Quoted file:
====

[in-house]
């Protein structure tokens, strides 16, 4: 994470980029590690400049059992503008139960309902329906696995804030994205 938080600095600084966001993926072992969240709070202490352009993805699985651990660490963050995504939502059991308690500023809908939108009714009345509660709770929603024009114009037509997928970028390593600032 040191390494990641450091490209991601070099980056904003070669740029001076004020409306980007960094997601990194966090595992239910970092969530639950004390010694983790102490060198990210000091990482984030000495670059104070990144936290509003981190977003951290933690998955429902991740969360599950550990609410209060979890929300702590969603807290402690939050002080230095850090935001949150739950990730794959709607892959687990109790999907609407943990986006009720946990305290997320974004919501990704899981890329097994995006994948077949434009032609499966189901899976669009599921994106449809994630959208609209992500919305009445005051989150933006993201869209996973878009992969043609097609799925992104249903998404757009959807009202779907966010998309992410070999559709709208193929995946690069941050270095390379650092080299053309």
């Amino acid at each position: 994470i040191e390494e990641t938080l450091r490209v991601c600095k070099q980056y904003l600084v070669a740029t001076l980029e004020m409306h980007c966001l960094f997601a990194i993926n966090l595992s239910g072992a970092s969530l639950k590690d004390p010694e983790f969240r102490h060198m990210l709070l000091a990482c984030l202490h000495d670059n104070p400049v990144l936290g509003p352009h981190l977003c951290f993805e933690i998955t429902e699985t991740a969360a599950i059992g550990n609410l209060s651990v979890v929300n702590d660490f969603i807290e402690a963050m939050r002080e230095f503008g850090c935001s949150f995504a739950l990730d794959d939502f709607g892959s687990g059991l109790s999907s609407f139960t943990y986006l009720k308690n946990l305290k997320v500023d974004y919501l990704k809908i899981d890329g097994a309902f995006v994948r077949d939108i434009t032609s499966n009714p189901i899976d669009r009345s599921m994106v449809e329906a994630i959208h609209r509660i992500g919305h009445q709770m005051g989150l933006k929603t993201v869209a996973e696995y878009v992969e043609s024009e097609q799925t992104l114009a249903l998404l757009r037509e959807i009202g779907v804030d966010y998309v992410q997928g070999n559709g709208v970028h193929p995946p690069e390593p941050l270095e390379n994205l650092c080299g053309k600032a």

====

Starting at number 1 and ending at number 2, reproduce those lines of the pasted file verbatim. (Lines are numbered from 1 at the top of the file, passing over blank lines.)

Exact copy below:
[in-house]
């Protein structure tokens, strides 16, 4: 994470980029590690400049059992503008139960309902329906696995804030994205 938080600095600084966001993926072992969240709070202490352009993805699985651990660490963050995504939502059991308690500023809908939108009714009345509660709770929603024009114009037509997928970028390593600032 040191390494990641450091490209991601070099980056904003070669740029001076004020409306980007960094997601990194966090595992239910970092969530639950004390010694983790102490060198990210000091990482984030000495670059104070990144936290509003981190977003951290933690998955429902991740969360599950550990609410209060979890929300702590969603807290402690939050002080230095850090935001949150739950990730794959709607892959687990109790999907609407943990986006009720946990305290997320974004919501990704899981890329097994995006994948077949434009032609499966189901899976669009599921994106449809994630959208609209992500919305009445005051989150933006993201869209996973878009992969043609097609799925992104249903998404757009959807009202779907966010998309992410070999559709709208193929995946690069941050270095390379650092080299053309």